To fight for the doctrine of justification and for Holy Scripture and the Christian religion amounts to one and the same thing. Without the doctrine of justification the Christian religion is like a watch without a spring. All other doctrines lose their value if the doctrine of justification is corrupted. When the foundation gives way, the whole building caves in. When the doctrine of justification falls, then the whole Christian doctrine also collapses. In that case the church becomes a mere reform school. Furthermore, as regards the understanding of Scripture let me say: Theologians who err in regard to the doctrine of justification are sitting not in Scripture, but before a closed door, no matter how diligently they may study and quote the Bible. To those who do not understand the doctrine of justification the Bible is merely a book of moral instructions with all manner of strange side issues.
The doctrine of justification is therefore the “chief topic of Christian doctrine” (Ap. IV [(II)] 2).
It is absolutely necessary for everyone rightly to know the doctrine of justification in order that he may be saved. … This doctrine is therefore rightly called the article with which the church stands and falls.
Through the preaching of this doctrine, the Reformation of the church was effected, while all other means that had been tried before to reform the church failed. It was this doctrine which also in other lands and at other times reformed the church.
.… What indeed is all learning, no matter how important it may be in its proper place, compared with the wisdom of God? This becomes apparent already when only the passage is expounded that “God so loved the world that He gave His only-begotten Son,” etc. That message works joy in all penitent sinners; that is something in which the holy angels rejoice, and that is something at which the whole world should prostrate itself and cry out: “Glory, hallelujah!” … In short, let us learn from Luther that we cannot start a Reformation in this country unless we believe this doctrine of justification most firmly, preach it with divine assurance, and faithfully guard and keep it.
A living knowledge of the doctrine of justification therefore is essential to the right preparation for the pastoral ministry. …
We shall now consider some teachings which, according to Walther, are essential today if we are to preserve the doctrine of justification in its purity. Walther writes: “When considering the pure doctrine of justification, as our Lutheran Church has again set it forth on the basis of God’s Word in its full radiant brilliancy, we must keep in mind three doctrines, namely, (1) that of the general and perfect redemption of the world by Christ; (2) that of the power and the efficacy of the means of grace, and (3) that of faith. (SCR, p. 20.)” …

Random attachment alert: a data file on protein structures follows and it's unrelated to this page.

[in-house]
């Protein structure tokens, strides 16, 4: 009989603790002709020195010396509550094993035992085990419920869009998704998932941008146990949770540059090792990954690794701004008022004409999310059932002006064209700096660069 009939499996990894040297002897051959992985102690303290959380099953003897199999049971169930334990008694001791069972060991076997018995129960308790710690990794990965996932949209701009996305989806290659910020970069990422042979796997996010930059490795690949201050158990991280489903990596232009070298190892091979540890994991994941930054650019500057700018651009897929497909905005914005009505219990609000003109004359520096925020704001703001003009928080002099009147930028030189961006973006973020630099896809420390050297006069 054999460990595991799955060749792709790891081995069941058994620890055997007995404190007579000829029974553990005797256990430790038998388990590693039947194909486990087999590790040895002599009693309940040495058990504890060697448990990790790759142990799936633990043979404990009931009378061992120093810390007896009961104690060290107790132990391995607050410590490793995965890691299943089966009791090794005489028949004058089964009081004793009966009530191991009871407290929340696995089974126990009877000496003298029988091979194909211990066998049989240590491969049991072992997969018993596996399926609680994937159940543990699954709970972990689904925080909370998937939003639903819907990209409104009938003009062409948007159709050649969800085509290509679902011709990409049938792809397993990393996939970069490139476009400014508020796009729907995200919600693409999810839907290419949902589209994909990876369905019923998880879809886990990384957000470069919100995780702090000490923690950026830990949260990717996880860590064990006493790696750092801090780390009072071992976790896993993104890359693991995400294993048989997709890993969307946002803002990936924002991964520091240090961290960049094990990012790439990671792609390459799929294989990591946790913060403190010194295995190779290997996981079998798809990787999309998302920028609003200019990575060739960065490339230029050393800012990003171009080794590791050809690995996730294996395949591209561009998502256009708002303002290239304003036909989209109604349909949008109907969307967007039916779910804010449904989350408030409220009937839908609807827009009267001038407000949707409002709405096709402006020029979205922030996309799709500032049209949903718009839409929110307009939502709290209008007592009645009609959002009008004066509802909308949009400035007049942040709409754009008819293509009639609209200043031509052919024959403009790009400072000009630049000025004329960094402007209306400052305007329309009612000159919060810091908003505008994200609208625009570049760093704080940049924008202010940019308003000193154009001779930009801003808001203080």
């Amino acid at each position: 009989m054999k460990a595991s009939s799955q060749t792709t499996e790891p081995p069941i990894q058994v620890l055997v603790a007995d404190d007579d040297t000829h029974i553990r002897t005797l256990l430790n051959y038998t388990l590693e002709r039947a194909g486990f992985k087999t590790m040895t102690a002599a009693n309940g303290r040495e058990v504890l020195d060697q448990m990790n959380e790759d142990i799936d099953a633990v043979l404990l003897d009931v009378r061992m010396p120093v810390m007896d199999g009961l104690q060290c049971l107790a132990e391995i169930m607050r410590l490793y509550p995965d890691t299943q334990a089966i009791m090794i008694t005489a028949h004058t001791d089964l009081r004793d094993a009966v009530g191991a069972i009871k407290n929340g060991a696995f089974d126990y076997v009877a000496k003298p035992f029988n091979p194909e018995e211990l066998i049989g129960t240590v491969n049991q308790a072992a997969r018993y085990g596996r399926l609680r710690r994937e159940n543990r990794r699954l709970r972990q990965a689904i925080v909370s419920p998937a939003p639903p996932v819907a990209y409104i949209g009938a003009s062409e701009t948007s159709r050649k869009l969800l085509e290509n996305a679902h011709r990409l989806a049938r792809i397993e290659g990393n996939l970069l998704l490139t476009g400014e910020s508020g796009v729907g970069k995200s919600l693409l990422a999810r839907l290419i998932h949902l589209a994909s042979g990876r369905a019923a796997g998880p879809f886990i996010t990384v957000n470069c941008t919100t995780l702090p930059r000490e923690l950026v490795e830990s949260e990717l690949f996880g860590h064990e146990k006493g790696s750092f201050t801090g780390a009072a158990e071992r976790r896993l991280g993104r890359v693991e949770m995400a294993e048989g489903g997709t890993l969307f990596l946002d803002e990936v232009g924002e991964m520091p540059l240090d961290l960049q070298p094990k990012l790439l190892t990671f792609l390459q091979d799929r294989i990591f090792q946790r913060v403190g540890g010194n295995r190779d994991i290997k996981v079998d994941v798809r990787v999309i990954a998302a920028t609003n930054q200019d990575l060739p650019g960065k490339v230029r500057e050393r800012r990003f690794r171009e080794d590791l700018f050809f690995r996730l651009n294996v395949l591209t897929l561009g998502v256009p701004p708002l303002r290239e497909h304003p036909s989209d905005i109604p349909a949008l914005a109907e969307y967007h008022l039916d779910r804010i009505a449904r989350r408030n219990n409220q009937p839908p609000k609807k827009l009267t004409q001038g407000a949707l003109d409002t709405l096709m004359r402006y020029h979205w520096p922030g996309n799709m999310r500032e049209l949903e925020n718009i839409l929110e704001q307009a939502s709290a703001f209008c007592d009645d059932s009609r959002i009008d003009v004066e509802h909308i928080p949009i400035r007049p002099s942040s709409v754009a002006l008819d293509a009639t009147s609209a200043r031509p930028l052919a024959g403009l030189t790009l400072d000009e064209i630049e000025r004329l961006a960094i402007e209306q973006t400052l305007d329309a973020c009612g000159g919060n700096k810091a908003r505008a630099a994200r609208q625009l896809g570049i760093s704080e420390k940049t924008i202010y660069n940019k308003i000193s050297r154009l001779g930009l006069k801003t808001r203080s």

Should, for instance, anyone deny the universality of Christ’s redemption, negating with Calvin the Scripture truth that Christ has redeemed all mankind and that in the Gospel God seriously offers to all men His grace without any discrimination, then he subverts the doctrine of justification. If that error is maintained, then the individual sinner cannot become personally sure of his salvation …To keep the doctrine of justification pure, we must hold the
True Biblical Doctrine of the Perfect Redemption of All Men by Christ
In order to present the perfect redemption of all men by Christ in its full clarity, Walther is concerned to insist that there exists for every person grace, righteousness, and salvation even before faith is engendered, that every sinner is righteous before God, even before he believes, so far as this righteousness has been procured and God has purposed to bestow it
…Walther writes: “Also the heathen believed that they must secure grace and the forgiveness of their sins, but they have never known that forgiveness of sins has already been procured by another and that it already exists.”
To fight for the doctrine of justification and for Holy Scripture and the Christian religion amounts to one and the same thing.

To which pair of theologians will you trust your soul’s salvation to?

      In the left column, although the word "justification" is mentioned, it is not expanded upon.  Instead Prof. Arand immediately switches to a "theology of the cross" and uses this theme (and Robert Kolb dozens of times) to explain the heart of Christianity.  As for Prof. Okamoto, I can only say he speaks as a philosopher who can, in very few places, throw in some Lutheran sounding words… and he is easily dispensed with.
      In the right column, the focus is on the Doctrine of Justification: (1) its basis for the Christian religion, (2) its objective nature, (3) its universal nature, (4) its priority in the Lutheran Confessions as the "chief topic of Christian doctrine", (5) its proof against all heathen religions.

      Why can't today's LC-MS speak plainly about the Doctrine of Justification?  (haven't they lost it?)